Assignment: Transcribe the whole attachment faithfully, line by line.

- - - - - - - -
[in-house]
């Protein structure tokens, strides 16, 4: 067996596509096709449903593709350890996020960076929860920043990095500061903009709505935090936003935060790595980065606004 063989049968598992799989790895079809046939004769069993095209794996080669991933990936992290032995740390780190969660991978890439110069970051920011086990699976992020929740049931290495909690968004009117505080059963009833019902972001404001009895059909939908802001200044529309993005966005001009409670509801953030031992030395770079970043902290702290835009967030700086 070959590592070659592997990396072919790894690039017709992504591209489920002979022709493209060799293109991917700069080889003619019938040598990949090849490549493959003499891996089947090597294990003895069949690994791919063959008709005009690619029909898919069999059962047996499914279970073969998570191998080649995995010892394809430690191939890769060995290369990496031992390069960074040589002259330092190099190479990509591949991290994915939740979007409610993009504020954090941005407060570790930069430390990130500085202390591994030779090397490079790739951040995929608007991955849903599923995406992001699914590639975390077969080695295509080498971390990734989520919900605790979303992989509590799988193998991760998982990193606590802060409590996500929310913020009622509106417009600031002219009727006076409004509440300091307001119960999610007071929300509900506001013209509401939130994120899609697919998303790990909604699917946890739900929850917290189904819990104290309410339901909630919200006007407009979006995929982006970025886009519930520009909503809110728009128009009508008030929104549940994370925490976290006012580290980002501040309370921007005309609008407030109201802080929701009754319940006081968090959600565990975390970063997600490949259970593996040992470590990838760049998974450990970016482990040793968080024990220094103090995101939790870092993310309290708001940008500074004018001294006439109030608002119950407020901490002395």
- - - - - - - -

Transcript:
[in-house]
């Protein structure tokens, strides 16, 4: 067996596509096709449903593709350890996020960076929860920043990095500061903009709505935090936003935060790595980065606004 063989049968598992799989790895079809046939004769069993095209794996080669991933990936992290032995740390780190969660991978890439110069970051920011086990699976992020929740049931290495909690968004009117505080059963009833019902972001404001009895059909939908802001200044529309993005966005001009409670509801953030031992030395770079970043902290702290835009967030700086 070959590592070659592997990396072919790894690039017709992504591209489920002979022709493209060799293109991917700069080889003619019938040598990949090849490549493959003499891996089947090597294990003895069949690994791919063959008709005009690619029909898919069999059962047996499914279970073969998570191998080649995995010892394809430690191939890769060995290369990496031992390069960074040589002259330092190099190479990509591949991290994915939740979007409610993009504020954090941005407060570790930069430390990130500085202390591994030779090397490079790739951040995929608007991955849903599923995406992001699914590639975390077969080695295509080498971390990734989520919900605790979303992989509590799988193998991760998982990193606590802060409590996500929310913020009622509106417009600031002219009727006076409004509440300091307001119960999610007071929300509900506001013209509401939130994120899609697919998303790990909604699917946890739900929850917290189904819990104290309410339901909630919200006007407009979006995929982006970025886009519930520009909503809110728009128009009508008030929104549940994370925490976290006012580290980002501040309370921007005309609008407030109201802080929701009754319940006081968090959600565990975390970063997600490949259970593996040992470590990838760049998974450990970016482990040793968080024990220094103090995101939790870092993310309290708001940008500074004018001294006439109030608002119950407020901490002395």